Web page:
More than 500 plants were used in aboriginal medicine. These were administered as herbal teas, preparations to be chewed and swallowed, poultices, or inhaled vapours, although a variety of more exotic modes of application (eg, pouring a concoction in the patient's ear) were also used. Any part of a plant, alone or in combination with other HERBS, could be prescribed.
Although aboriginal herbal cures have been alternately rejected as superstition or embraced as cure-alls, an objective assessment by medical authorities indicates that treatments of certain ailments (eg, wounds, skin sores, gastrointestinal disorders, coughs, colds, fevers and rheumatism) were rational and effective. In many cases, pharmacological constituents of plants can be correlated with the aboriginal application. A famous example is the curing of CARTIER'S men of SCURVY (winter 1535-36). They were treated by the Iroquoians of STADACONA with a conifer tea of high vitamin C content (probably eastern white cedar).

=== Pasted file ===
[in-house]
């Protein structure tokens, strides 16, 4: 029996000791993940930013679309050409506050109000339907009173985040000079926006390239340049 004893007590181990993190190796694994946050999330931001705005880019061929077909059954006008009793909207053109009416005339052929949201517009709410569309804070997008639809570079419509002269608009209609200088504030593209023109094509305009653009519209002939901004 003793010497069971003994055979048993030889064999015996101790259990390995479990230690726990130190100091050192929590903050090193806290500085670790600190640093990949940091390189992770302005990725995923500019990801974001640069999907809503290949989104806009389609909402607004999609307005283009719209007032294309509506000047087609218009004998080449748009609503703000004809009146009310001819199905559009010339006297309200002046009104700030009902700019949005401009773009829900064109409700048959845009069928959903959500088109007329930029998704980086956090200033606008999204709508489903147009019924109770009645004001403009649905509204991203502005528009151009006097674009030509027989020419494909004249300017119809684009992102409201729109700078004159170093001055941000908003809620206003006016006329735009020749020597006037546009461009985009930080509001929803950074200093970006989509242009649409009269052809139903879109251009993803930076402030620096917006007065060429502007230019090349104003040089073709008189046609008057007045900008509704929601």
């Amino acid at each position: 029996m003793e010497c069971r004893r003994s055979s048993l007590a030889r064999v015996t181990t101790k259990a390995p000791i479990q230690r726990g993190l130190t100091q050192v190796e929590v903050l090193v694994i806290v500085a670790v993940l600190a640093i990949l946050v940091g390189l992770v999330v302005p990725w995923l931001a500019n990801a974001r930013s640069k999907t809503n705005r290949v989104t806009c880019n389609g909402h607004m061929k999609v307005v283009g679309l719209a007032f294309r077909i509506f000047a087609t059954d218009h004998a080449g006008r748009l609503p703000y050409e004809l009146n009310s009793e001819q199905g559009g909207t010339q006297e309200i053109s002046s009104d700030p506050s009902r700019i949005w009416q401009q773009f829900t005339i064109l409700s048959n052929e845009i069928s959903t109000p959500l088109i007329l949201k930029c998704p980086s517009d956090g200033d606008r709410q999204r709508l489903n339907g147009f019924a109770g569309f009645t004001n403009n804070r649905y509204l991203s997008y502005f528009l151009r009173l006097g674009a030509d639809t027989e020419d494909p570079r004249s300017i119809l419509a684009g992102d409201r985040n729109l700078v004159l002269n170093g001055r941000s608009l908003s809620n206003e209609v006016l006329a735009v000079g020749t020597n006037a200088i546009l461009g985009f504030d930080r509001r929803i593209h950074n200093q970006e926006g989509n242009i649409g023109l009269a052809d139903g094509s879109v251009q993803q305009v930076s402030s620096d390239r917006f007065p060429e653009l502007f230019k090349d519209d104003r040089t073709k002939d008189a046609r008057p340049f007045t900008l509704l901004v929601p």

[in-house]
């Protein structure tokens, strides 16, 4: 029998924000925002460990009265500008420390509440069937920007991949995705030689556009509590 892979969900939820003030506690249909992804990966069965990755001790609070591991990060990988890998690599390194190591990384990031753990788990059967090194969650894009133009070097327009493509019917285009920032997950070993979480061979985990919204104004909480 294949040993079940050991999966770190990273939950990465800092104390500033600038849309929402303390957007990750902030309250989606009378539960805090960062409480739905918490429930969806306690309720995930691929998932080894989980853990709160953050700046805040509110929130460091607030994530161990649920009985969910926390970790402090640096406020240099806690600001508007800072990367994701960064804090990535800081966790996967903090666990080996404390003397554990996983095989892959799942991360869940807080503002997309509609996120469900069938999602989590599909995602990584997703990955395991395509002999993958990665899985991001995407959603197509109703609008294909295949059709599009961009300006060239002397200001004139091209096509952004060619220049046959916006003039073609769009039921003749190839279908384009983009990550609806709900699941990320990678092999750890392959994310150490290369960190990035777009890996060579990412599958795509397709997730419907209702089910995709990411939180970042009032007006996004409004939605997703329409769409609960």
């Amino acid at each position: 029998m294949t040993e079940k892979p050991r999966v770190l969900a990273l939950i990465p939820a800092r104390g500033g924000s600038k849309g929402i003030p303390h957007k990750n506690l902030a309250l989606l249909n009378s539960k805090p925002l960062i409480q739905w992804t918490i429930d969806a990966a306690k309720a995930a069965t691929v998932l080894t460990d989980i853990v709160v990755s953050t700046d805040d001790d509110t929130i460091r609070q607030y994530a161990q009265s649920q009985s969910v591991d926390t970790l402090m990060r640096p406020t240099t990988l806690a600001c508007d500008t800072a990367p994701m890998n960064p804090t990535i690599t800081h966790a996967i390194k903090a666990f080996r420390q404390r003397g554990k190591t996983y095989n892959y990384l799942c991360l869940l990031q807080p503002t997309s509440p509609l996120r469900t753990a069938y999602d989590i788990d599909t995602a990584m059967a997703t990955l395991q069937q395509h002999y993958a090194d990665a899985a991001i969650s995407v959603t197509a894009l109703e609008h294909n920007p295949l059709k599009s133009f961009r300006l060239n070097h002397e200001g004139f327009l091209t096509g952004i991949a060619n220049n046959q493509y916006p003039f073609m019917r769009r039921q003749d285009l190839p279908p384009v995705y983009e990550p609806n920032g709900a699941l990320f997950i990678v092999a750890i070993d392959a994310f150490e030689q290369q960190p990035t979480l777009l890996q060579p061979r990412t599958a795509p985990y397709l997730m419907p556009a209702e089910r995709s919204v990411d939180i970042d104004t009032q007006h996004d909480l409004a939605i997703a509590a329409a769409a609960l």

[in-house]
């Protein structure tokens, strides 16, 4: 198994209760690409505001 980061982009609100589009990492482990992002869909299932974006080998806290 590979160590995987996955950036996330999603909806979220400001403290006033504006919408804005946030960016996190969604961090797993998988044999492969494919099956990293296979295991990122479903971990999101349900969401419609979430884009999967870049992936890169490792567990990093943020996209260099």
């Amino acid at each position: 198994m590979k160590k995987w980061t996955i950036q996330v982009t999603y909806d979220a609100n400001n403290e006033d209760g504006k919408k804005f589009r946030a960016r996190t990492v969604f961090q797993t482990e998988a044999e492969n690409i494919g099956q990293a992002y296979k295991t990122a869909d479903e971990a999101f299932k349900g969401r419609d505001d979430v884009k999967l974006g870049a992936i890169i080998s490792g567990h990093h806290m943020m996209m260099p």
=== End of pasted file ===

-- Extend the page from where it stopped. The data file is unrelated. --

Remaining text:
For other plants, the "ritual" or "magical" element may be more important, an example being the use of spiny or thorny plants as protective agents to ward off "spirits" associated with illness and death. This approach was probably effective for psychosomatic ailments, and it may have improved the outlook of patients with organic complaints as well. Aboriginal practitioners were skilled in selection, preparation and dosage of herbal medicines. The reader is cautioned that many plant species used as medicines are highly poisonous and should not be used except under qualified supervision.
Various plant materials from several hundred different species were used by Canadian native peoples. Woods were of prime importance as fuels, and as major components of utilitarian items: buildings, DUGOUT CANOES, boxes, TOTEM POLES and implements (eg, paddles, digging sticks, spear shafts, bows, arrows, snowshoe frames, etc). Sheets of bark, especially birch, were made into containers and canoes. Bark was also used to cover roofs and line storage pits.